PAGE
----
Farmville, Virginia is a small town with lots of history. It was on the path of Gen. Lee’s retreat during the last days of the Civil War and is the site of a historic Civil Rights protest in the 1950s. It’s small downtown feels like you are stepping back into time but it’s modern amenities make it a great place to visit with your family!
Farmville is just one hour southwest of Richmond and an easy day trip from the city. Check out the Farmville tourism site here.
Some of our favorite historical things to see or do in the city are:
This state park encompasses a 31-mile long trail on a former rail line that is perfect for bikers and walkers. Even a novice biker like me enjoys this relatively flat and easy-to-ride trail. While the entire trail traverses three counties, the most popular part of the trail runs from downtown Farmville to the High Bridge, built in 1853. This bridge was one of the tallest and longest of its time and is still very impressive!
It played an important role in Gen. Lee’s retreat in April of 1865 during the final days of the Civil War. The Confederate Army crossed the bridge and attempted to burn it so the Union Army couldn’t follow. They were unsuccessful, and the Union Army’s pursuit ended at the surrender in Appomattox just days later.
The trail is picturesque and so easy that most children can bike the 4.4 miles from downtown Farmville to the bridge (just remember that you also have to bike those miles back!).
Keep an eye open for historical markers along the way!
The bridge itself has a very high railing so it is perfectly safe to bike across. However, I felt uncomfortable doing this so I walked my bike across the .5 mile long bridge.
The views from its expanse are breathtaking!
Watch this video for a visual of the trail and the bridge.
If you don’t want to bring your bike, there is a bike rental shop directly beside the trail in Farmville. We used The Outdoor Adventure Store, and it was so easy! Be sure to reserve your bikes in advance, particularly if you want the child trailer. Don’t miss getting your family’s picture in front of the LOVE sign here!
View the trail brochure to plan your trip here!
This museum, housed in the former Moton High School, is the birthplace of the student-led Civil Rights movement in the United States. It was here in 1951 – before the bus boycott in Montgomery and before the march in Selma – that a young 16-year-old girl, Barbara Johns, led a student walkout by the Black students at Moton in protest of the unequal facilities and education they were receiving. After the 1954 landmark Brown vs. Board of Education ruling at the Supreme Court, the Prince Edward County Schools decided to close rather than desegregate. The schools were closed for five years, resulting in many Black students leaving the county or attending schools in church basements. The museum and the other sites on the Civil Rights in Education Heritage Trail in Farmville tell the stories of determination, courage, and resilience by the students and their parents. Read my review of the museum!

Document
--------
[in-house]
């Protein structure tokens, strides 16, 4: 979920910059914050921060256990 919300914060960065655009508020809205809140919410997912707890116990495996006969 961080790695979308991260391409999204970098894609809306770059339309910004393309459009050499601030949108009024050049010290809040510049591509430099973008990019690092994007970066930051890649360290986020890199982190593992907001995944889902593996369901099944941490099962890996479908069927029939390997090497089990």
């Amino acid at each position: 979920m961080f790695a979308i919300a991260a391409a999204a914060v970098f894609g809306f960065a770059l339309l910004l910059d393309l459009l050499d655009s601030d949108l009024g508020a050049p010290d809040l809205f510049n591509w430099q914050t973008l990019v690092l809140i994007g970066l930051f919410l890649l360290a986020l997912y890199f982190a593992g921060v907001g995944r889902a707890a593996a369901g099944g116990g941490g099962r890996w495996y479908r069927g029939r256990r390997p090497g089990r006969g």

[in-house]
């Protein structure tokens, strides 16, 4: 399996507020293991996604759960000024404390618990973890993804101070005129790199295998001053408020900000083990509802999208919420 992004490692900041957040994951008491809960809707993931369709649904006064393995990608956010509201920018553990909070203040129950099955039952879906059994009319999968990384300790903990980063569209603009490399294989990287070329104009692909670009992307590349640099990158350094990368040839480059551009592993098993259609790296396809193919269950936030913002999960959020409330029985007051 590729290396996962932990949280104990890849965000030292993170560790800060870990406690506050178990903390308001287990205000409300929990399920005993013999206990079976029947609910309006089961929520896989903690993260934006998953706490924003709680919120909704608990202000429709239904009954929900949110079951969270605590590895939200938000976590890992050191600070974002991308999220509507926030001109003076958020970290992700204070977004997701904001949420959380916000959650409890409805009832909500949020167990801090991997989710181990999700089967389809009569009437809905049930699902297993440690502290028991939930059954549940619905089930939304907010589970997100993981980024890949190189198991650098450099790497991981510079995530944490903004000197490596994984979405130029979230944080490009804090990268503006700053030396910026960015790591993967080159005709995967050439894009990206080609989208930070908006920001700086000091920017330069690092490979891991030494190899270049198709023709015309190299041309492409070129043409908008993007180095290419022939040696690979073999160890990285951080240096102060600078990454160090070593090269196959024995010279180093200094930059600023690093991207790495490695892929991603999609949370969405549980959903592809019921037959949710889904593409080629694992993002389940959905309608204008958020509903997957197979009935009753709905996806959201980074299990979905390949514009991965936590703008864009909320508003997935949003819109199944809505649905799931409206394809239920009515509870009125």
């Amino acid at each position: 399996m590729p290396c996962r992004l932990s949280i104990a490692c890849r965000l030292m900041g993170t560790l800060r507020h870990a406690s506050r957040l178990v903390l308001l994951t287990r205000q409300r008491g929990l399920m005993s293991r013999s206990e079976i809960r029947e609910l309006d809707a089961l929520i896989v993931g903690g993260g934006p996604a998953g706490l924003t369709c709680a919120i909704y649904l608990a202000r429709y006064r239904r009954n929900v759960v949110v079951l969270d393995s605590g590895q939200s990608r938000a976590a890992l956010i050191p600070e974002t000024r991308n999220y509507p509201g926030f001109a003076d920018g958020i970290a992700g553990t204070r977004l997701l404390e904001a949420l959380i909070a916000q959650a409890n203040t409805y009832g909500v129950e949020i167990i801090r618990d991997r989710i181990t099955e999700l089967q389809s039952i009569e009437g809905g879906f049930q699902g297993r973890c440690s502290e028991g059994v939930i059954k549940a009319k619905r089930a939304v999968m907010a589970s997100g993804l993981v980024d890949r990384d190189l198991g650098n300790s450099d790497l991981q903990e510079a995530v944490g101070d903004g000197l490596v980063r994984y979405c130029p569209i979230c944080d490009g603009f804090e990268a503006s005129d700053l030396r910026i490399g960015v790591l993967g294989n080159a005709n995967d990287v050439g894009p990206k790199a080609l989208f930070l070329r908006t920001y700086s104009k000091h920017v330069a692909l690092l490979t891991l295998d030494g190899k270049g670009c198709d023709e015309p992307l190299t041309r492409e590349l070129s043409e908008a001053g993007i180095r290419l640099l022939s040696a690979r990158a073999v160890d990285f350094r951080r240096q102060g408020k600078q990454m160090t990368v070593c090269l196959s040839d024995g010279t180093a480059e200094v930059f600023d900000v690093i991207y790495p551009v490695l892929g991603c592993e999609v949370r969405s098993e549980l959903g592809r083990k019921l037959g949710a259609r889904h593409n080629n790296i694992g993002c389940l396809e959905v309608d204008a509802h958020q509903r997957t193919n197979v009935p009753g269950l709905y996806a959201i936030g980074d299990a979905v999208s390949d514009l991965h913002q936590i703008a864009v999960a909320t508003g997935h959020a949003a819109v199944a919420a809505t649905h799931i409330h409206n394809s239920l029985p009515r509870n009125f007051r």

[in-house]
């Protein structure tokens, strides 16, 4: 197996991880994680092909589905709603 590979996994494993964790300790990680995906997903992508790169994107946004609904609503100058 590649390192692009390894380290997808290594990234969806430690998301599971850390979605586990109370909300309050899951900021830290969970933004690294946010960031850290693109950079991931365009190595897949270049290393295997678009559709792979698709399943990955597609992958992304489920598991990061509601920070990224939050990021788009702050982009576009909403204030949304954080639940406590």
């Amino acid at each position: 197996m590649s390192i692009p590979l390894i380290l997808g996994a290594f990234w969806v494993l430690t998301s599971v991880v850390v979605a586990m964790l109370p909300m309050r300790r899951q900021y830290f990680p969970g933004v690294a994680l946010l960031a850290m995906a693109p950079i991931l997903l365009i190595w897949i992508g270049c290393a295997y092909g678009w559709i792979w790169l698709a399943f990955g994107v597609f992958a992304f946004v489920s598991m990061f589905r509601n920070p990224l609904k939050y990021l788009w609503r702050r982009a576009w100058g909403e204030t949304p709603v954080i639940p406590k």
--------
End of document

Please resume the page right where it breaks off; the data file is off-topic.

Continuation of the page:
Also a part of the Lee’s Retreat trail, this battlefield just east of Farmville was the site of one of the last battles of the Civil War. The major sites, including a visitor center and historic home, are along the road but there are several hiking trails here as well. For more information on Lee’s Retreat and the nearby Appomattox Courthouse, check out my blog article on the last week of the Civil War here.
Farmville also has a lot for outdoors enthusiasts. From zip lines to water sports, the county has a lot to choose from – see the tourism site for more ideas! It is also well-known as the location of the nationally known Greenfront Furniture, housed in the town’s 19th century tobacco warehouses. You can actually shop in history here!
Places to Eat:
We’ve been to Farmville dozens of times and have a few favorite restaurants. For more ideas, see the Farmville tourism website here.
- Charley’s Waterfront Cafe – most convenient to the downtown attractions
- Macado’s – great sandwiches and burgers
- The Fishin’ Pig – BBQ and all of the fixins
Places to Stay:
We live close enough that we’ve never had to stay overnight in Farmville. I’ve heard great things about one of the newer hotels in the city, the Hotel Weyanoke.
Books to Read:
There are several books that I recommend for anyone wanting to learn more about Farmville’s history (links are Amazon affiliate links).
- Guidebook: Virginia Rail Trails: Crossing the Commonwealth
- 14 and up: Something Must Be Done About Prince Edward County: A Family, a Virginia Town, a Civil Rights Battle
- 10 and up: Pictures at the Protest (check out my interview with the author in my Travel with Books video series!)